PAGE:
This is part 8 of my series on calculating percentiles on streaming data.
As mentioned in part 6 of this series, I have published a C++ and JavaScript library which implements a number of streaming percentile algorithms on GitHub at https://github.com/sengelha/streaming-percentiles.
Versions 1.x and 2.x of the C++ library required all measurements to use the type double, and usage of the algorithms looked something like this:
#include <stmpct/gk.hpp> double epsilon = 0.

I have decided to move my link aggregation efforts, such as they are, to Bitly, and to leave this blog for original content. Follow me on Twitter if you’re interested in tracking these links in the future.

In a previous blog post, I described how I took Emscripten-created JS and turned it into an UMD module. One of the reasons I did this was because I wanted more control over the generated JavaScript and for it to be usable in more contexts, such as with the RequireJS module loader.
As I am a responsible developer, I desired to create a number of automated unit tests to ensure that the client-visible API for my Emscripten module works as I intended.

By default, Emscripten creates a module which can be used from both Node.JS and the browser, but it has the following issues:
The module pollutes the global namespace The module is created with the name Module (in my case, I require streamingPercentiles) The module cannot be loaded by some module loaders such as require.js While the above issues can (mostly) be corrected by using –s MODULARIZE=1, it changes the semantics of the resulting JavaScript file, as the module now returns a function rather than an object.

Playing board games is a major hobby of mine. Every year I look forward to attending Gen Con, where I aggressively shop the dings and dents section of CoolStuffInc and play as many new games as I can.
We enjoy playing board games as a family. I’ve been playing board games with my daughter since she was four; she’s eight now, and quite the gamer. One of the things we’ve learned is that the recommended age range on a board game is merely a recommendation: the only real challenge for my daughter in playing advanced games was how well she was able to read.

This is part 7 of my series on calculating percentiles on streaming data.
In 2005, Graham Cormode, Flip Korn, S. Muthukrishnan, and Divesh Srivastava published a paper called Effective Computation of Biased Quantiles over Data Streams [CKMS05]. This paper took the Greenwald-Khanna algorithm [GK01] and made the following notable changes:
Generalized the algorithm to work with arbitrary targeted quantiles, where a targeted quantile is a combination of a quantile $\phi$ and a maximum allowable error $\epsilon$.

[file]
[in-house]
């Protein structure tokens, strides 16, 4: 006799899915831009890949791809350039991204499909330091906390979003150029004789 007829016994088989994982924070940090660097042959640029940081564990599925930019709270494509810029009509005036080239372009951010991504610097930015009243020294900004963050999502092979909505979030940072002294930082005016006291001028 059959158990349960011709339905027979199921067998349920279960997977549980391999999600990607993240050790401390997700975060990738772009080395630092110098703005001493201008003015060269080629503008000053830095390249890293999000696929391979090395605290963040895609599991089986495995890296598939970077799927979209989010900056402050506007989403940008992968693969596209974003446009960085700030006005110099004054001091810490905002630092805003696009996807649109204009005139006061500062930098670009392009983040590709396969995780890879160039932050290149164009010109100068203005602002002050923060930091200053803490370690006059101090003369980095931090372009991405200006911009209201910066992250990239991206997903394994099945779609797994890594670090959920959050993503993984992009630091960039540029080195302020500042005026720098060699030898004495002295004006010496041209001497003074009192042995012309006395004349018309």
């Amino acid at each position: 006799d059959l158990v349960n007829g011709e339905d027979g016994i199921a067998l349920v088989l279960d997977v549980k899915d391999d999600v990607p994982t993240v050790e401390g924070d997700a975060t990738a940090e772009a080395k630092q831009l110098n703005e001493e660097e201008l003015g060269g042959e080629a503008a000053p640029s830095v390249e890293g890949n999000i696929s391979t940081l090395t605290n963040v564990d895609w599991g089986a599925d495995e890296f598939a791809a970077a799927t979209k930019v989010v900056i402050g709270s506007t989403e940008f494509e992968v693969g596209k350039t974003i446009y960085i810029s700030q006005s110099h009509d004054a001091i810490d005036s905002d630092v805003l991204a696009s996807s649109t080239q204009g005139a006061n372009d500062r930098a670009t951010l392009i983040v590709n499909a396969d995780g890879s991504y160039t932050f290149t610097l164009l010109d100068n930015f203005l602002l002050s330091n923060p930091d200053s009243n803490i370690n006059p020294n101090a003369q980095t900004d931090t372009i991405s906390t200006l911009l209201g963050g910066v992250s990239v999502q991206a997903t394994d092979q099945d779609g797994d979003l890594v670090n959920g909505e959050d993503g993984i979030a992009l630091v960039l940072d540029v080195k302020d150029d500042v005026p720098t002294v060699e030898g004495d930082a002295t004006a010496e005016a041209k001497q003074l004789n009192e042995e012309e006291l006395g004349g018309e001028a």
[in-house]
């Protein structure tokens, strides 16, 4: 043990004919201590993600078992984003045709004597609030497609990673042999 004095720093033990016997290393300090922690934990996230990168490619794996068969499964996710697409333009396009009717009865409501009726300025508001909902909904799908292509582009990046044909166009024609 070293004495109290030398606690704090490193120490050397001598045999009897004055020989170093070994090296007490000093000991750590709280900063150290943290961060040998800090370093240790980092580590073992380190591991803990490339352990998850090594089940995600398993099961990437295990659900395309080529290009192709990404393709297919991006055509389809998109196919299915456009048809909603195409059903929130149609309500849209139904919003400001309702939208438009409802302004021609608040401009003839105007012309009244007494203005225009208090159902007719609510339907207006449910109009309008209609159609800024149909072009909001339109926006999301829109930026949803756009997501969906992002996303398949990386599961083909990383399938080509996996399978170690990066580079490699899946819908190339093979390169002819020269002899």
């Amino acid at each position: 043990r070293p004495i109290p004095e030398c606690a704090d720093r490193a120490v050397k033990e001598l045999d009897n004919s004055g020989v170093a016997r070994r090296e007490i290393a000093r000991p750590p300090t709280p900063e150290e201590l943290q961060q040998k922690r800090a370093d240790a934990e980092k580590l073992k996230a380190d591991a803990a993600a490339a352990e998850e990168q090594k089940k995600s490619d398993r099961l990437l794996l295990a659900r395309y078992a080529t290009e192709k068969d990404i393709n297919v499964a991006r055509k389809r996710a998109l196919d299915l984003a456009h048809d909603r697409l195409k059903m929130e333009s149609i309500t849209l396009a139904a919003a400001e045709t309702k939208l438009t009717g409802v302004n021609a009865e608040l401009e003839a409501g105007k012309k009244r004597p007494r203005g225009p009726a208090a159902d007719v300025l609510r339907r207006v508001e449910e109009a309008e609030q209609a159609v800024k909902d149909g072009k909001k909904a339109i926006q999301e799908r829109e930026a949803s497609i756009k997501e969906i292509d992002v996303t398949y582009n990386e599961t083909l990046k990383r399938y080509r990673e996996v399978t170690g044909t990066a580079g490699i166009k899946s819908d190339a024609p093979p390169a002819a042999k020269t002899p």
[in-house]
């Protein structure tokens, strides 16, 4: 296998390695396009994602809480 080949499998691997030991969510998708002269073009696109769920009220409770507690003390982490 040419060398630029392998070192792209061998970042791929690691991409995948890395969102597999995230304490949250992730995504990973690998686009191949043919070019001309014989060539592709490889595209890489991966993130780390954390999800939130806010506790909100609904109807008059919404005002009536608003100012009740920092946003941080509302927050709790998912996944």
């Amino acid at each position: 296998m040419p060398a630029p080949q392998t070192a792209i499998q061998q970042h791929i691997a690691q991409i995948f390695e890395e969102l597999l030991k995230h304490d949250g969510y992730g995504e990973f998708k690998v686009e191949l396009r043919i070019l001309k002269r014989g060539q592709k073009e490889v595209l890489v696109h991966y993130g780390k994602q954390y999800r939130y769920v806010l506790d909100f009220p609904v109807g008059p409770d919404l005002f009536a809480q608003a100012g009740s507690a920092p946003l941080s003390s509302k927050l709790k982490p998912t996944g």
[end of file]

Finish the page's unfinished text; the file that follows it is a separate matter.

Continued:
This is part 6 of my series on calculating percentiles on streaming data.
For the past 10 days or so, I’ve been working on the build process of my C++ and JavaScript streaming analytics libraries. Using the magic of Emscripten, I have been able to combine both libraries into a single, C++ codebase, from which I can compile both the C++ and JavaScript versions of the library. Furthermore, I was able to do this without breaking backwards compatibility of the JavaScript library.

This is part 5 of my series on calculating percentiles on streaming data.
I have created a reusable C++ library which contains my implementation of the streaming percentile algorithms found within this blog post and published it to GitHub. Here’s what using it looks like:
#include <stmpct/gk.hpp> using namespace stmpct; double epsilon = 0.1; gk g(epsilon); for (int i = 0; i < 1000; ++i) g.insert(rand()); double p50 = g.quantile(0.5); // Approx.

This is part 4 of my series on calculating percentiles on streaming data.
I have created a reusable JavaScript library which contains my implementation of the streaming percentile algorithms found within this blog post and published it to GitHub and NPM. Here’s what using it looks like:
var sp = require("streaming-percentiles'); // epsilon is allowable error. As epsilon becomes smaller, the // accuracy of the approximations improves, but the class consumes // more memory.

This is part 3 of my series on calculating percentiles on streaming data.
In an effort to better understand the Greenwald-Khanna [GK01] algorithm, I created a series of visualizations of the cumulative distribution functions of a randomly-generated, normally-distributed data set with $\mu$ = 0 and $\sigma$ = 1, as the number of random numbers $n$ increases from 1 to 1,000.
The way to read these visualizations is to find the percentile you are looking for on the y-axis, then trace horizontally to find the vertical line on the chart which intersects this location, then read the value from the x-axis.